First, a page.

Monday, October 29, 2007

I know, I know...

... I should write more!

This was my initial blog, but I spend so much time at my other one ( that I end up neglecting this one. But please understand that I will always love my "first born"!

In news of the "boy wonder" kind, my son still hasn't connected with his pre-Kindergarten. I'm now forced (almost two months after starting this journey) to ask myself if the money is worth it.

The problem is that the teachers have to teach to the "lowest common denominator" of sorts. Thus, they are unable to work with kids who are into reading, geography, arts, music, linguistics, math, theatre, et cetera.

I'm beginning to feel as though I'm simply paying this "school" to feed my son lunch and take him to the playground. That makes me a little queasy, to be perfectly honest. After all, that's something I can do myself.

So... what would you do with a child who is obviously not stimulated by pre-Kindergarten? It's the most "academic" one I've found in the area, so if I remove him, we'll just continue to work with him at home. That won't be a problem... but he'll go to Kindergarten next year, and I feel that he'll be even more distanced from his peers than he is now in terms of what he already has learned.

I'm stumped.

One part of me says that he shouldn't be penalized because he's smart. The other part of me says that he has to learn the patience that comes with being "gifted" and having to wait in a classroom sometimes.


I know I sound like a total bitch who is bragging about her son. Please don't leave comments to that extent -- believe me, I don't enjoy this dilemma. Yes, he's intelligent, but it's not something that we like to talk about in front of him. In fact, we don't really dwell on it because I believe a lot of kids have incredible talents -- his just seems to be academic rather than physical or musical.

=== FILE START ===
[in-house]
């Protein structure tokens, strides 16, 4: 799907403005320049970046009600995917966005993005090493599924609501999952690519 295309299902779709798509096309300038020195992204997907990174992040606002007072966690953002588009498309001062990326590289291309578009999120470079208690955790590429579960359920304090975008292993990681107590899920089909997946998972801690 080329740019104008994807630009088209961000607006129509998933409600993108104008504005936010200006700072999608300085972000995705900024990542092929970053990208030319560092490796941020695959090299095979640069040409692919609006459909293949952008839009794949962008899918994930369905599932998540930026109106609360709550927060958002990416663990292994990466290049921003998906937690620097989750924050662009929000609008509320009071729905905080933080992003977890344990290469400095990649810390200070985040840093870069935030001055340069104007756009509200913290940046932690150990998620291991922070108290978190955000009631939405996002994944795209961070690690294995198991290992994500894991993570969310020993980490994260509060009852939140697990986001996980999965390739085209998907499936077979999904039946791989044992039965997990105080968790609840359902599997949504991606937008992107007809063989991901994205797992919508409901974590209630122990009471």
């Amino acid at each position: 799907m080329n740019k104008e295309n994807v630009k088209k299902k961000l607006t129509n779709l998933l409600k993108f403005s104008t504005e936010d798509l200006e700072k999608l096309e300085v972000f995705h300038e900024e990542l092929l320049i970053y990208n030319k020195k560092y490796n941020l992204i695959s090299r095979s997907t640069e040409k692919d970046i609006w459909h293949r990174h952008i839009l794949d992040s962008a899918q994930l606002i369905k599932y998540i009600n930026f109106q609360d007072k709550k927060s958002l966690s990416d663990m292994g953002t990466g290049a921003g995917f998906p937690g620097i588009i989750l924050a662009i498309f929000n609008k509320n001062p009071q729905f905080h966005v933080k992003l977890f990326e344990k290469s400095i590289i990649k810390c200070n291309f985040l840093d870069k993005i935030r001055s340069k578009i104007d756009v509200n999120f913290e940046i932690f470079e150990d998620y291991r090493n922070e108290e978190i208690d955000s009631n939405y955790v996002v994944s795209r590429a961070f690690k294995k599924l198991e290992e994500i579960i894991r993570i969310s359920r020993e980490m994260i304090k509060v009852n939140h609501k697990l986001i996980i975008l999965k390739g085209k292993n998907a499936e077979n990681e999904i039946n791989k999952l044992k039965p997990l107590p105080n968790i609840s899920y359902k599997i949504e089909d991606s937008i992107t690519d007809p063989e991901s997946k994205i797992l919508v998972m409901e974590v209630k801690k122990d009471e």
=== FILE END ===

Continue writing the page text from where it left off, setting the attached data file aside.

I'm really stumped.

And here I thought the hardest part about school would be what to send in his lunchbox. Ha.


Beth said...

My daughter was reading and writing by the time she went to school. She was the only one in her class who could do it, but the teacher actually gave her different work than her classmates. That was luck. The same teacher rotated with my daughter's class for 2 years and she always gave all the children different work based on learning level. She was incredible.

I think it's hard when you have a gifted child and schoolwork is a drag. When children who need more help end up getting all the help, the gifted truly pay. This happened to us when we moved to the Midwest so I just taught my children separately from school.

One great thing about pre-K is socialization. My son's pre-K teacher (different from above teacher) told me pre-K is for socialization and activities, that parents don't understand how important this is for little ones. So maybe you could look a pre-K like that and then do separate work with your son on your own. It worked for me.

Either way, good luck!

Beth said...

Angelique, I just wanted to say, I thought your piece for Jason's latest contest was so funny and original. Nice job, you!

The Quoibler said...


Thanks so much for your ideas AND for your positive feedback on the "Clarity of Night" entry. I certainly enjoyed writing it, so it's nice to know it elicited a chuckle or two!